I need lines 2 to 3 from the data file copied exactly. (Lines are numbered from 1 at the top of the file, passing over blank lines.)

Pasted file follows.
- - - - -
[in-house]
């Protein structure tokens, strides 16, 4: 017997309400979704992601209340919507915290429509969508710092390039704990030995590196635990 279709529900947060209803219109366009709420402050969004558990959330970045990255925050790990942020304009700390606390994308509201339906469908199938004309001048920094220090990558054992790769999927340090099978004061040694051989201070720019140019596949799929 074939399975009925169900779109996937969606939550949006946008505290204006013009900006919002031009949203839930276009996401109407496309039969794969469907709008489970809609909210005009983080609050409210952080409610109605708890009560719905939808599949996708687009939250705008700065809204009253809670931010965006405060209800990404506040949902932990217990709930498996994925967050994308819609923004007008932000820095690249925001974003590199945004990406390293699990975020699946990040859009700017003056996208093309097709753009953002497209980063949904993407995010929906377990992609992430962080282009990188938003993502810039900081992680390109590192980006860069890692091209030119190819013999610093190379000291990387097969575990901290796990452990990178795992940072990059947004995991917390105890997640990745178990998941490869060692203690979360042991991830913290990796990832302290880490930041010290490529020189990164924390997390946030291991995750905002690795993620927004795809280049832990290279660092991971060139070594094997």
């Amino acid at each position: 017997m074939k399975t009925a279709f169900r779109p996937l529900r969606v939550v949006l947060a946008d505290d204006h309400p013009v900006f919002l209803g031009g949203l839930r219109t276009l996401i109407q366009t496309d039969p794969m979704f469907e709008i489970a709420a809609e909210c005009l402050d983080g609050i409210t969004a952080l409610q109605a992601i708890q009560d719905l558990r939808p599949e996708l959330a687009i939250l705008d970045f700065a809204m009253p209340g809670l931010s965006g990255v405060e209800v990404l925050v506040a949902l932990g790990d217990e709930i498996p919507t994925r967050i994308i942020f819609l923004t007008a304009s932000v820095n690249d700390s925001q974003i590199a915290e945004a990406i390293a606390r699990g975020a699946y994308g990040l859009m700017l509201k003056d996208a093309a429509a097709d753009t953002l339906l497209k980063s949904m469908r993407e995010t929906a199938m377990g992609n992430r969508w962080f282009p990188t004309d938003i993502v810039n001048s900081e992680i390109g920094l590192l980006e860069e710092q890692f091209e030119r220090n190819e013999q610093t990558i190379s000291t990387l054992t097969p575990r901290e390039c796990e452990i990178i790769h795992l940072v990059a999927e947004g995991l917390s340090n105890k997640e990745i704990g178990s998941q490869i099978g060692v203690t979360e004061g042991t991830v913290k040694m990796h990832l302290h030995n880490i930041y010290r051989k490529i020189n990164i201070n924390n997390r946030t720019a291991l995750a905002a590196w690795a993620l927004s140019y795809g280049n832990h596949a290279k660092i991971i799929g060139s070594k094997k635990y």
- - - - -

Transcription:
């Protein structure tokens, strides 16, 4: 017997309400979704992601209340919507915290429509969508710092390039704990030995590196635990 279709529900947060209803219109366009709420402050969004558990959330970045990255925050790990942020304009700390606390994308509201339906469908199938004309001048920094220090990558054992790769999927340090099978004061040694051989201070720019140019596949799929 074939399975009925169900779109996937969606939550949006946008505290204006013009900006919002031009949203839930276009996401109407496309039969794969469907709008489970809609909210005009983080609050409210952080409610109605708890009560719905939808599949996708687009939250705008700065809204009253809670931010965006405060209800990404506040949902932990217990709930498996994925967050994308819609923004007008932000820095690249925001974003590199945004990406390293699990975020699946990040859009700017003056996208093309097709753009953002497209980063949904993407995010929906377990992609992430962080282009990188938003993502810039900081992680390109590192980006860069890692091209030119190819013999610093190379000291990387097969575990901290796990452990990178795992940072990059947004995991917390105890997640990745178990998941490869060692203690979360042991991830913290990796990832302290880490930041010290490529020189990164924390997390946030291991995750905002690795993620927004795809280049832990290279660092991971060139070594094997």
């Amino acid at each position: 017997m074939k399975t009925a279709f169900r779109p996937l529900r969606v939550v949006l947060a946008d505290d204006h309400p013009v900006f919002l209803g031009g949203l839930r219109t276009l996401i109407q366009t496309d039969p794969m979704f469907e709008i489970a709420a809609e909210c005009l402050d983080g609050i409210t969004a952080l409610q109605a992601i708890q009560d719905l558990r939808p599949e996708l959330a687009i939250l705008d970045f700065a809204m009253p209340g809670l931010s965006g990255v405060e209800v990404l925050v506040a949902l932990g790990d217990e709930i498996p919507t994925r967050i994308i942020f819609l923004t007008a304009s932000v820095n690249d700390s925001q974003i590199a915290e945004a990406i390293a606390r699990g975020a699946y994308g990040l859009m700017l509201k003056d996208a093309a429509a097709d753009t953002l339906l497209k980063s949904m469908r993407e995010t929906a199938m377990g992609n992430r969508w962080f282009p990188t004309d938003i993502v810039n001048s900081e992680i390109g920094l590192l980006e860069e710092q890692f091209e030119r220090n190819e013999q610093t990558i190379s000291t990387l054992t097969p575990r901290e390039c796990e452990i990178i790769h795992l940072v990059a999927e947004g995991l917390s340090n105890k997640e990745i704990g178990s998941q490869i099978g060692v203690t979360e004061g042991t991830v913290k040694m990796h990832l302290h030995n880490i930041y010290r051989k490529i020189n990164i201070n924390n997390r946030t720019a291991l995750a905002a590196w690795a993620l927004s140019y795809g280049n832990h596949a290279k660092i991971i799929g060139s070594k094997k635990y």